- Share your shellfishing story with photos about what shellfishing means to you at the Shellfishin’ is Our Tradition Facebook page.
- Sign onto a follow-up letter to the Massachusetts Commissioner of Fish and Wildlife in support of separating commercial and recreational regulations just as recreational fishing and hunting are regulated differently.
What’s at stake? The ability for the public to harvest shellfish in the North and South Rivers. To teach your children and grandchildren this time-honored tradition. To connect people to the health of their rivers and waterways by ensuring that our waters are clean enough to eat from.
Digging Into the Details Improving water quality in the North and South Rivers estuary with the specific goal to keep the shellfish beds available for the public to harvest has been a decades-long goal and has led to large public investments in improving wastewater and stormwater infrastructure. The result of these public investments led to the re-opening of shellfish beds for recreational harvesting of “steamers” in the North River in 1996 and the South River in 2011.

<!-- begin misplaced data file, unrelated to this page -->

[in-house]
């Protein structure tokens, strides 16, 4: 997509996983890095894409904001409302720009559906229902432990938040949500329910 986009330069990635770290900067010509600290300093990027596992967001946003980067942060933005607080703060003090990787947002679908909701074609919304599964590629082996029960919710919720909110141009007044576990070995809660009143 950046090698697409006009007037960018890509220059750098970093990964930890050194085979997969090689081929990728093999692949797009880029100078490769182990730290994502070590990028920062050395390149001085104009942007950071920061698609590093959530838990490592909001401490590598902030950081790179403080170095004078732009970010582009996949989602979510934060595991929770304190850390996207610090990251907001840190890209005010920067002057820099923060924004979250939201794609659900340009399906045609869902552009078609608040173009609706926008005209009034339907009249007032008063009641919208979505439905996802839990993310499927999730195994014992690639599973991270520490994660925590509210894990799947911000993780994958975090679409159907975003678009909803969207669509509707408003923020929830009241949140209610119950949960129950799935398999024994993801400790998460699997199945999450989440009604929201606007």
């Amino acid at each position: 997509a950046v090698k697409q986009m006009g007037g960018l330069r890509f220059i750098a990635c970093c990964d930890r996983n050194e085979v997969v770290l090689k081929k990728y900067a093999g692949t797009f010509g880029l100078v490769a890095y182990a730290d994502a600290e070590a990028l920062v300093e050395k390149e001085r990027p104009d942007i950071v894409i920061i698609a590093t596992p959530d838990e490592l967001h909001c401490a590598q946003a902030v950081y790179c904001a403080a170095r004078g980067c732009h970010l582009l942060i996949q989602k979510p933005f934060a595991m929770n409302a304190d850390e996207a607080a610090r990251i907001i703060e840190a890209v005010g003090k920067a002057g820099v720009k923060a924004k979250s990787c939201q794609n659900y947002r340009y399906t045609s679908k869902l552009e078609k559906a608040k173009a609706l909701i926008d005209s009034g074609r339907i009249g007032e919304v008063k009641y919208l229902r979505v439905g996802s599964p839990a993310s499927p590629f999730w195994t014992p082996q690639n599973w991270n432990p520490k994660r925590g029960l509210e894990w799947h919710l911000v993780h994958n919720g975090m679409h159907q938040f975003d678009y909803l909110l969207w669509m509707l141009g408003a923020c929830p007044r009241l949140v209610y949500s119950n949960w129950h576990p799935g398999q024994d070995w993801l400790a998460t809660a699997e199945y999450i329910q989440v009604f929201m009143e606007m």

Water sampling in the rivers has shown that the rivers meet the state’s shellfishing water quality standards from November 1 – May 31st. The new standard that is meant to apply to commercial shellfishing denies the public the right to recreationally harvest their local shellfish, not because of known contamination, but because of the potential for contamination. This seems overly risk-averse and unbalanced for recreational shellfishing. The ability to recreationally shellfish is integral to maintaining the public’s investment in keeping “our waters clean enough to eat from”.